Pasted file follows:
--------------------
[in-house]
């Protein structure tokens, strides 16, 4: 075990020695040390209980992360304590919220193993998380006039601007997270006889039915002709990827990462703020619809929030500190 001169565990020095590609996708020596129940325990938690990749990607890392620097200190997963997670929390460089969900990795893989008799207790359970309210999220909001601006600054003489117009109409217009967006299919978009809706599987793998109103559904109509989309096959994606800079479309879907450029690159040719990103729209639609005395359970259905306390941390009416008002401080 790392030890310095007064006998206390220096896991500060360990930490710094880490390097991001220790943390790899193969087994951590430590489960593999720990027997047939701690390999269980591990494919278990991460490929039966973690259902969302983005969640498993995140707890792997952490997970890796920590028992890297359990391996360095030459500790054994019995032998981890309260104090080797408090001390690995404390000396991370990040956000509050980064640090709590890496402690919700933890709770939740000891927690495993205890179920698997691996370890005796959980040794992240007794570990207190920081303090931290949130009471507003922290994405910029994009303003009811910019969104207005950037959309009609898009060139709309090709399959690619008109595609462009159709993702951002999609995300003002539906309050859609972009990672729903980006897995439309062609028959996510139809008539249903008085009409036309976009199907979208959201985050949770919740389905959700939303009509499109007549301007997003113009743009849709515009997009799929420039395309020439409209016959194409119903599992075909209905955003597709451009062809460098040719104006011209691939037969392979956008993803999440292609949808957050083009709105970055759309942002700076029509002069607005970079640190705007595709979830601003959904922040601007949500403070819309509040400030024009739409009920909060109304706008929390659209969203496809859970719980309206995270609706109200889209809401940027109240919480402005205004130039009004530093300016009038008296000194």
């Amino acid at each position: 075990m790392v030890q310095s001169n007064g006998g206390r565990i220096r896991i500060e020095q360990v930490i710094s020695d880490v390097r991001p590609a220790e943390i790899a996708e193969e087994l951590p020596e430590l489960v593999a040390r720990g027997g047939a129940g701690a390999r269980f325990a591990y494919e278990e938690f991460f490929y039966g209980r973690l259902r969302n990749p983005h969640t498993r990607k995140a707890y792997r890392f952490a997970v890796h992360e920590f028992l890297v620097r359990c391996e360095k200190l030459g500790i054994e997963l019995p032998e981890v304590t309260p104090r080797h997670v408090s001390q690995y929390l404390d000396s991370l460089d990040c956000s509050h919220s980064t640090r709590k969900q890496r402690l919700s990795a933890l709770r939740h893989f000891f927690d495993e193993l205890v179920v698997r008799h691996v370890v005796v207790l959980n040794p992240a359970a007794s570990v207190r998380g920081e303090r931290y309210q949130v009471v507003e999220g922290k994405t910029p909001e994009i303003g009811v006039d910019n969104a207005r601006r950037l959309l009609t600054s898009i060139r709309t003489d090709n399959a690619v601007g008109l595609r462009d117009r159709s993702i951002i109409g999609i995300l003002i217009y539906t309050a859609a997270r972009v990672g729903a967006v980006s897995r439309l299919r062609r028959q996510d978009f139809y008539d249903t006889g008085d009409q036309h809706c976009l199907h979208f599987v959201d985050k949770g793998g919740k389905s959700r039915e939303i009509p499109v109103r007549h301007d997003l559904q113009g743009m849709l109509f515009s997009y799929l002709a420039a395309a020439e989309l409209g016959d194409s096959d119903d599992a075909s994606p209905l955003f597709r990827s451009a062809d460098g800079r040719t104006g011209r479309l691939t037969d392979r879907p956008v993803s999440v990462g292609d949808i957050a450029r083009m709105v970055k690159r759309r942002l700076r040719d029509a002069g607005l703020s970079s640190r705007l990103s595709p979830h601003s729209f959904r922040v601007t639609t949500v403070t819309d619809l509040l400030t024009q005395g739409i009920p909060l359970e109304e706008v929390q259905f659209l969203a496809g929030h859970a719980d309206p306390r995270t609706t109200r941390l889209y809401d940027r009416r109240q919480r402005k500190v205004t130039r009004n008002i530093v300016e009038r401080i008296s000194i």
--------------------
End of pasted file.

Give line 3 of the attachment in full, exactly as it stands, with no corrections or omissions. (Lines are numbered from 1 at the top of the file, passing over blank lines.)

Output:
């Amino acid at each position: 075990m790392v030890q310095s001169n007064g006998g206390r565990i220096r896991i500060e020095q360990v930490i710094s020695d880490v390097r991001p590609a220790e943390i790899a996708e193969e087994l951590p020596e430590l489960v593999a040390r720990g027997g047939a129940g701690a390999r269980f325990a591990y494919e278990e938690f991460f490929y039966g209980r973690l259902r969302n990749p983005h969640t498993r990607k995140a707890y792997r890392f952490a997970v890796h992360e920590f028992l890297v620097r359990c391996e360095k200190l030459g500790i054994e997963l019995p032998e981890v304590t309260p104090r080797h997670v408090s001390q690995y929390l404390d000396s991370l460089d990040c956000s509050h919220s980064t640090r709590k969900q890496r402690l919700s990795a933890l709770r939740h893989f000891f927690d495993e193993l205890v179920v698997r008799h691996v370890v005796v207790l959980n040794p992240a359970a007794s570990v207190r998380g920081e303090r931290y309210q949130v009471v507003e999220g922290k994405t910029p909001e994009i303003g009811v006039d910019n969104a207005r601006r950037l959309l009609t600054s898009i060139r709309t003489d090709n399959a690619v601007g008109l595609r462009d117009r159709s993702i951002i109409g999609i995300l003002i217009y539906t309050a859609a997270r972009v990672g729903a967006v980006s897995r439309l299919r062609r028959q996510d978009f139809y008539d249903t006889g008085d009409q036309h809706c976009l199907h979208f599987v959201d985050k949770g793998g919740k389905s959700r039915e939303i009509p499109v109103r007549h301007d997003l559904q113009g743009m849709l109509f515009s997009y799929l002709a420039a395309a020439e989309l409209g016959d194409s096959d119903d599992a075909s994606p209905l955003f597709r990827s451009a062809d460098g800079r040719t104006g011209r479309l691939t037969d392979r879907p956008v993803s999440v990462g292609d949808i957050a450029r083009m709105v970055k690159r759309r942002l700076r040719d029509a002069g607005l703020s970079s640190r705007l990103s595709p979830h601003s729209f959904r922040v601007t639609t949500v403070t819309d619809l509040l400030t024009q005395g739409i009920p909060l359970e109304e706008v929390q259905f659209l969203a496809g929030h859970a719980d309206p306390r995270t609706t109200r941390l889209y809401d940027r009416r109240q919480r402005k500190v205004t130039r009004n008002i530093v300016e009038r401080i008296s000194i």